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Workplace Bullying in South Australia

From 1 January 2014, most workers in South Australia are covered by anti-bullying laws contained in the Fair Work Act 2009 (Cth). These rules apply broadly to people who are not just employees, but also contractors, subcontractors, outworkers, apprentices, trainees and volunteers. However, only those workers who work for a ‘constitutional corporation’ or the Commonwealth government are covered by the laws. This means that if you work in for the South Australian government or a local government, or for a sole trader, a partnership or a trust, you probably won’t be covered by these laws. If you work for one of these excluded entities, you can make a complaint of workplace bullying to Safework SA, the workplace health and safety regulator in South Australia.

Many workers in South Australia are covered by anti-bullying laws contained in the Fair Work Act 2009 (Cth).

Making anti-bullying complaints under the national laws

In South Australia, a worker covered by the national anti-bullying laws who reasonably believes he or she is suffering workplace bullying can lodge a complaint with the Fair Work Commission. The appropriate form for lodging a workplace bullying complaint can be found here. Before you make an application to the Fair Work Commission, you may want to try and raise your concerns with your employer. The Fair Work Commission encourages potential applicants to do so. If you are a member of a union, they may also assist you in this process. Safe Work Australia has also prepared a guide on how to make a complaint of workplace bullying, which you can access here.

What is workplace bullying?

Under the national anti-bullying laws, workplace bullying consists of unreasonable behaviour that is repeated towards a worker, and that is detrimental to that worker’s health and safety. For example, workplace bullying can involve teasing or making practical jokes, acting aggressively or in an intimidating manner, placing unreasonable expectations on a worker and their performance, excluding a worker from work events like Christmas parties, displaying offensive material or spreading rumours about a worker. However, workplace bullying does not include isolated incidents of the above kinds of behaviour; it must be repeated and detrimental to that worker’s health and safety. Workplace bullying also does not include “reasonable management action” in relation to a worker, which can include performance managing a worker in a reasonable way or taking disciplinary action against a worker for misconduct in the workplace.

If you have suffered an isolated incident of inappropriate behaviour in the workplace, you still ought to make a complaint to your supervisor or employer so that the behaviour is addressed immediately, even if it does not fall within the definition of bullying under the legislation.

Application process

If you make an application to the Fair Work Commission, they will begin to deal with the application within 14 days. A copy of the application is then sent to your employer and the person you claim was bullying you. They are given a chance to respond to the application, which they must do within 7 days of receiving their copy of the application. Once the Fair Work Commission receives the response, they may organise a mediation, or hold an informal conference or hearing. The Commission Member hearing the dispute will then make orders they consider to be necessary to prevent further bullying. This could include, for example, requiring monitoring of the bullying persons’ behaviour, and ordering that the bullying person stop doing the things which constitute bullying. Contravening an order carries a maximum penalty of a fine of 60 penalty units (ie $10,200 for an employer).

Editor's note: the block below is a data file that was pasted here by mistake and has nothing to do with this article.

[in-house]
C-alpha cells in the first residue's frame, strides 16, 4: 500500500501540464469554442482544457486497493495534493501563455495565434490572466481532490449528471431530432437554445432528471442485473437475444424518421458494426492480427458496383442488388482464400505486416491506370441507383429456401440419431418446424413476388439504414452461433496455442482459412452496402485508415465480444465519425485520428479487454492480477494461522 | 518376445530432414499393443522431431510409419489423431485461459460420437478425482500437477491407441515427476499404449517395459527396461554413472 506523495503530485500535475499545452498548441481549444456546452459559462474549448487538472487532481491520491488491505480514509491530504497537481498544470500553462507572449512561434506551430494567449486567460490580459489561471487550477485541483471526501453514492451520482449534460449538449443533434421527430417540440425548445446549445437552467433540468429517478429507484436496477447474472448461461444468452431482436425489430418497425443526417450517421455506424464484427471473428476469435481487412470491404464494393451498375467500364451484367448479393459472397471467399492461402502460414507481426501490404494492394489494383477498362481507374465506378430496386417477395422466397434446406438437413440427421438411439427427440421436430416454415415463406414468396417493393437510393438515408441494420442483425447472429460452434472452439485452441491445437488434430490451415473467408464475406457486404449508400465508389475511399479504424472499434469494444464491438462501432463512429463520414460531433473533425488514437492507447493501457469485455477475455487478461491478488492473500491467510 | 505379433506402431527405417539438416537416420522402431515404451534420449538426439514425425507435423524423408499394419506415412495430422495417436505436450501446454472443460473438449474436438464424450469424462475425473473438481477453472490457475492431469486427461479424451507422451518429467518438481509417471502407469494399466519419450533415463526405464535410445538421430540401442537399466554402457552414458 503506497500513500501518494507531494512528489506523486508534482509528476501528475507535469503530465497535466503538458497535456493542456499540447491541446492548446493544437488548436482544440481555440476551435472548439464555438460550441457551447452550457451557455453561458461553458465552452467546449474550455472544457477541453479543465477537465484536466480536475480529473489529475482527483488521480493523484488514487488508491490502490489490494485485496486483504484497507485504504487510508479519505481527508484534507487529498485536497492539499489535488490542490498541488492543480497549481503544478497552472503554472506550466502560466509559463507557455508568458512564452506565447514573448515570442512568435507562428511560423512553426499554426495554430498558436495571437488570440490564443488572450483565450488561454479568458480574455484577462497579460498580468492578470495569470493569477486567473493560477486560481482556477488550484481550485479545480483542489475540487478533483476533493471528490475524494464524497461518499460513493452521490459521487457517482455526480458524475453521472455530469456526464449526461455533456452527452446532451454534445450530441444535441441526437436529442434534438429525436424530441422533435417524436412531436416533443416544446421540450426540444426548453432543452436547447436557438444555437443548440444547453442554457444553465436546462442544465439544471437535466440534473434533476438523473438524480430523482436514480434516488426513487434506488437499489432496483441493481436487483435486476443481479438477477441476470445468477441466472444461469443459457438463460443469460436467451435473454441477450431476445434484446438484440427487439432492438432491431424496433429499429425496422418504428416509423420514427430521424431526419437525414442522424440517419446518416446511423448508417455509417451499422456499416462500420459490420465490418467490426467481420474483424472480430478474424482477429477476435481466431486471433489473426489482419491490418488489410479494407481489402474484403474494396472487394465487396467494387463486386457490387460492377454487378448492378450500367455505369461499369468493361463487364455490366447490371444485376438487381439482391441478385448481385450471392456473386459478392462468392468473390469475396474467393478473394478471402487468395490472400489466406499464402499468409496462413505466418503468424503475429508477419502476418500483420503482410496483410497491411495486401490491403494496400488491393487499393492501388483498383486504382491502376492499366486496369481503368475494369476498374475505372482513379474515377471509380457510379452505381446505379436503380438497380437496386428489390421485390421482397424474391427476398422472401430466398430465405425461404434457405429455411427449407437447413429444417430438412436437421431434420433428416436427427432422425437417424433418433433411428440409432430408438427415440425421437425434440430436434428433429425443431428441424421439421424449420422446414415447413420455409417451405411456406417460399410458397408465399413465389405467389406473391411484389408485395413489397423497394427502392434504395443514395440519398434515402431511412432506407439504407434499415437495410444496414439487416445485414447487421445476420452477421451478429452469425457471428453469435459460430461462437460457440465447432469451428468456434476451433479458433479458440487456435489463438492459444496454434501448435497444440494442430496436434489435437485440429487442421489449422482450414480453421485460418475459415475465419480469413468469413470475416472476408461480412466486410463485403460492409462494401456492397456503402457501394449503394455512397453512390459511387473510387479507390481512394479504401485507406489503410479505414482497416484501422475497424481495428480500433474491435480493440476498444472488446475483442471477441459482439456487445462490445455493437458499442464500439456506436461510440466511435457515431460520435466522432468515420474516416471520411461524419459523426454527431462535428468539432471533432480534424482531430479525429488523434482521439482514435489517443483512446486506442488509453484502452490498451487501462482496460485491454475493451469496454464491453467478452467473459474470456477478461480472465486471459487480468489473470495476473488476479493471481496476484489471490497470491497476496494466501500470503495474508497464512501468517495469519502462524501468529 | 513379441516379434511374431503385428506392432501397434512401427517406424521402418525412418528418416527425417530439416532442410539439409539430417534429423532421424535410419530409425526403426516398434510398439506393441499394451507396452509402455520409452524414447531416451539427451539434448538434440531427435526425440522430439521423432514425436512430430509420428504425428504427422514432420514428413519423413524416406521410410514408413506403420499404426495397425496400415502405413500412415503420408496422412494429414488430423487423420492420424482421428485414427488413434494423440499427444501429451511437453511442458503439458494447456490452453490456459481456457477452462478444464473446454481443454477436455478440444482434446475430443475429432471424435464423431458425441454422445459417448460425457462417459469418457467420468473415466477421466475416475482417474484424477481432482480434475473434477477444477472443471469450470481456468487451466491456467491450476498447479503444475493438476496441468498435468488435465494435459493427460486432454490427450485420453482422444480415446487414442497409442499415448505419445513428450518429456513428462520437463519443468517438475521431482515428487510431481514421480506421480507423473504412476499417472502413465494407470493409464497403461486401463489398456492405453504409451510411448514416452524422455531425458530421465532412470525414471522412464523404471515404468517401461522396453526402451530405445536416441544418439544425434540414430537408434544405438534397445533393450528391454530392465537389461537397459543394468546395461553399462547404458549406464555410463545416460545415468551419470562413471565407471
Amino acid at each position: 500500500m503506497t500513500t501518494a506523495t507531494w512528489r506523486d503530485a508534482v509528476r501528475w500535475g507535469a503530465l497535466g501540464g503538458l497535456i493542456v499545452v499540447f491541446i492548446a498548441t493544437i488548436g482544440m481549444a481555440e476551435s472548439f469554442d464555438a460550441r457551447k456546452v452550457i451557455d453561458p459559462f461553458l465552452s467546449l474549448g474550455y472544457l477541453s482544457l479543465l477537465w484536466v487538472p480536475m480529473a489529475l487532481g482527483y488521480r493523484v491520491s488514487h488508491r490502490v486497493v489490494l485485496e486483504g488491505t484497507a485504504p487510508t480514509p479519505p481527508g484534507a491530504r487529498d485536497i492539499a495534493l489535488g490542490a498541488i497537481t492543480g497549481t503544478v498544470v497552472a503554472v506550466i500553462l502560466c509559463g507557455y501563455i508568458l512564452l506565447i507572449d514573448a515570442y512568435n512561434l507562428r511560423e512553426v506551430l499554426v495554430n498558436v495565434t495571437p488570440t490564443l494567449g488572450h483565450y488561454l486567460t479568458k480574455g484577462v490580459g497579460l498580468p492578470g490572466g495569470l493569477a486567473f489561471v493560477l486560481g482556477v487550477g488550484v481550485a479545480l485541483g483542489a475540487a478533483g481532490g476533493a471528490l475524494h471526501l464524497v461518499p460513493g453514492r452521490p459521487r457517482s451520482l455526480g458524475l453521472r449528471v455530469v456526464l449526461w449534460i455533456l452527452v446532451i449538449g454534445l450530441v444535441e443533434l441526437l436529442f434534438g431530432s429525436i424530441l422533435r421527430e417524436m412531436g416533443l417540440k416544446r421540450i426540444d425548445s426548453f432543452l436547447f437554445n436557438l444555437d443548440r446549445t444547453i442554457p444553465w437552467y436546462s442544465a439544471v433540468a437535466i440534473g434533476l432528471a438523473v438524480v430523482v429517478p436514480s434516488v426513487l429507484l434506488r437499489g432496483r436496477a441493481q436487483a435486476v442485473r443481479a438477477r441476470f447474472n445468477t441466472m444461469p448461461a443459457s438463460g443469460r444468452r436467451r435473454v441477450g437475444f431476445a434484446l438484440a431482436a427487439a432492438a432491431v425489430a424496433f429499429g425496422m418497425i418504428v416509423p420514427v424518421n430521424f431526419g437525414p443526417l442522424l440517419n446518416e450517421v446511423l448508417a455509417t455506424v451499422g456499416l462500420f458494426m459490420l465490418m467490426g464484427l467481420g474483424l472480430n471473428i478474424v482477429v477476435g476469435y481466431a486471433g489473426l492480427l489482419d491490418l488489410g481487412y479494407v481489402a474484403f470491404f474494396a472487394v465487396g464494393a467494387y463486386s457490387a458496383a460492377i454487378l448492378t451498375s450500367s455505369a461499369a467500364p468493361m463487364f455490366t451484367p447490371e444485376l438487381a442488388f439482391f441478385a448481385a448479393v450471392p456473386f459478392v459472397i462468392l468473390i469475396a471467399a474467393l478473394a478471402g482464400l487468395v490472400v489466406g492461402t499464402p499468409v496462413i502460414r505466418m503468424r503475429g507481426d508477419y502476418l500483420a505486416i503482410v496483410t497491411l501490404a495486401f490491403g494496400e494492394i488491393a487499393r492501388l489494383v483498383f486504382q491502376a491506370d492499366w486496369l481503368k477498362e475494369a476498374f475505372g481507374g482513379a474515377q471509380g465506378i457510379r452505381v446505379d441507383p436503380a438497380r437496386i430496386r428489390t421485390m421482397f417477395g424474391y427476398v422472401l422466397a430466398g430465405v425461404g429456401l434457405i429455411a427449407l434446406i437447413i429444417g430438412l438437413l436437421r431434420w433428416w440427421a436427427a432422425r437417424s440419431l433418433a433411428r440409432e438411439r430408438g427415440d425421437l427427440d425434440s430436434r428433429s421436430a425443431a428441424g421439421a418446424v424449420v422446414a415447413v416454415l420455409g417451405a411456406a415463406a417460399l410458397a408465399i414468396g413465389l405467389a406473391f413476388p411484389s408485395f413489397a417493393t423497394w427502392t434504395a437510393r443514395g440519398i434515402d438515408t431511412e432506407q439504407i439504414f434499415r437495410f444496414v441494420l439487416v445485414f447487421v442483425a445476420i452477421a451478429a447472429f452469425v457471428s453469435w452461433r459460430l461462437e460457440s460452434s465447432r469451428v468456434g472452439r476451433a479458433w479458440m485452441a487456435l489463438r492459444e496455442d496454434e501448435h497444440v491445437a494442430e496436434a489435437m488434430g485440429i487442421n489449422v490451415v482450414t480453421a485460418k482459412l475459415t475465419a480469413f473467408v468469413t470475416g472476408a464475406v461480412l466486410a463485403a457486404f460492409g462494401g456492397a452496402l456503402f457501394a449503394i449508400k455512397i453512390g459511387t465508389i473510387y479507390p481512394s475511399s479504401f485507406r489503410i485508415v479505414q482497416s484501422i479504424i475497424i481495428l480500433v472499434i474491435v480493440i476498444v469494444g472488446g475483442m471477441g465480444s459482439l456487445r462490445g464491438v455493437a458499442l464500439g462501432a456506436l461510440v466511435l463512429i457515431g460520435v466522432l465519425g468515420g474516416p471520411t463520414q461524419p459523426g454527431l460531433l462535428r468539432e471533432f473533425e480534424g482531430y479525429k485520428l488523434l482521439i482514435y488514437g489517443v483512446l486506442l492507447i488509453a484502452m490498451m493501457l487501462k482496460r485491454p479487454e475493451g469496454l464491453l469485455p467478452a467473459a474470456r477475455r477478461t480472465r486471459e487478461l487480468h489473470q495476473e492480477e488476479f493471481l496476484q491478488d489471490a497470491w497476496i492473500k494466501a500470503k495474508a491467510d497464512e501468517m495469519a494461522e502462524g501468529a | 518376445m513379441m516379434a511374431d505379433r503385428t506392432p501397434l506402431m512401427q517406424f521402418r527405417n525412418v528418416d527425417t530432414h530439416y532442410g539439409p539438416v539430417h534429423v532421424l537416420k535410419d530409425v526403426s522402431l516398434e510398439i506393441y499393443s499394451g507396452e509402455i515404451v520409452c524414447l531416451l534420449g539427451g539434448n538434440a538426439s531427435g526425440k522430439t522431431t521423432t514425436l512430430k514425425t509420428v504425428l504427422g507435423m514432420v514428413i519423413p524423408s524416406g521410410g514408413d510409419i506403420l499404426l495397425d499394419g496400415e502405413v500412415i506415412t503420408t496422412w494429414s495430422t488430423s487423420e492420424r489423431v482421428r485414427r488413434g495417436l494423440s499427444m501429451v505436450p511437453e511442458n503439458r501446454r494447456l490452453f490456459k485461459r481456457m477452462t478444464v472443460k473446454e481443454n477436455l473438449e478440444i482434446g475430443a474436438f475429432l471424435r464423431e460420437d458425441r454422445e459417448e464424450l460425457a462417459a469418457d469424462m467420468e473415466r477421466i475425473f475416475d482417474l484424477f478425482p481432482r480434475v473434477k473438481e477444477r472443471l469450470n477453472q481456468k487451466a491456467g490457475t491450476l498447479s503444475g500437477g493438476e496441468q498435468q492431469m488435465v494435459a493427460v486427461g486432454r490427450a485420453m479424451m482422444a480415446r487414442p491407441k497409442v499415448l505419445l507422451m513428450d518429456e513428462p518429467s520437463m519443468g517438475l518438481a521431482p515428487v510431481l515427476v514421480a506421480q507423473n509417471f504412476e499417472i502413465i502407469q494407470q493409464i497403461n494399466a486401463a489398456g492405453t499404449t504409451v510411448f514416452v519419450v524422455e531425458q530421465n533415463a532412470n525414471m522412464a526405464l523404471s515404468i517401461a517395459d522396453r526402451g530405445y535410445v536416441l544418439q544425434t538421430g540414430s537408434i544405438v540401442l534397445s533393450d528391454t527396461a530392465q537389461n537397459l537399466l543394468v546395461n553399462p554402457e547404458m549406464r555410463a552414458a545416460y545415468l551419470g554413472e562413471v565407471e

Other national laws

Any anti-bullying behaviour towards you may also be discriminatory conduct if it constitutes less favourable treatment on the basis of your sex, age or religion, amongst other things. Under the Fair Work Act 2009 (Cth), employers cannot take ‘adverse action’ against you, including the termination of your employment, on a ground that is unlawful under an anti-discrimination law. Breaching this rule carries a maximum penalty of a fine of 60 penalty units (ie $10,200).

Anti-bullying complaints under South Australian law

Safework SA is the workplace health and safety regulator in South Australia. It enforces the rules contained in the Work Health and Safety Act 2012, which imposes obligations on employers to maintain a workplace without risks to a worker’s health and safety. You can lodge a complaint with Safework SA if you are experiencing workplace bullying and do not have redress under the national anti-bullying laws. The function of Safework SA in dealing with workplace bullying is less defined by the legislation than the Fair Work Commission. It can provide advice and assistance for dealing with bulling behaviour and take action against an employer such as imposing fines; however, it does not have specific powers to make orders to stop bullying behaviour. It can order compensation to be paid to you by your employer if your employer has engaged in discriminatory conduct against you for raising a work health and safety issue.

Safe Work Australia

Safe Work Australia is a national body which has created model WH&S laws for each of the States and Territories. In this role, they have also prepared guidelines on workplace bullying. These guides provide practical advice on how to deal with workplace bullying, and what an employer can do to stop workplace bullying. These guides are used by Safework SA to give you advice on how to deal with workplace bullying. You can find these guides here.

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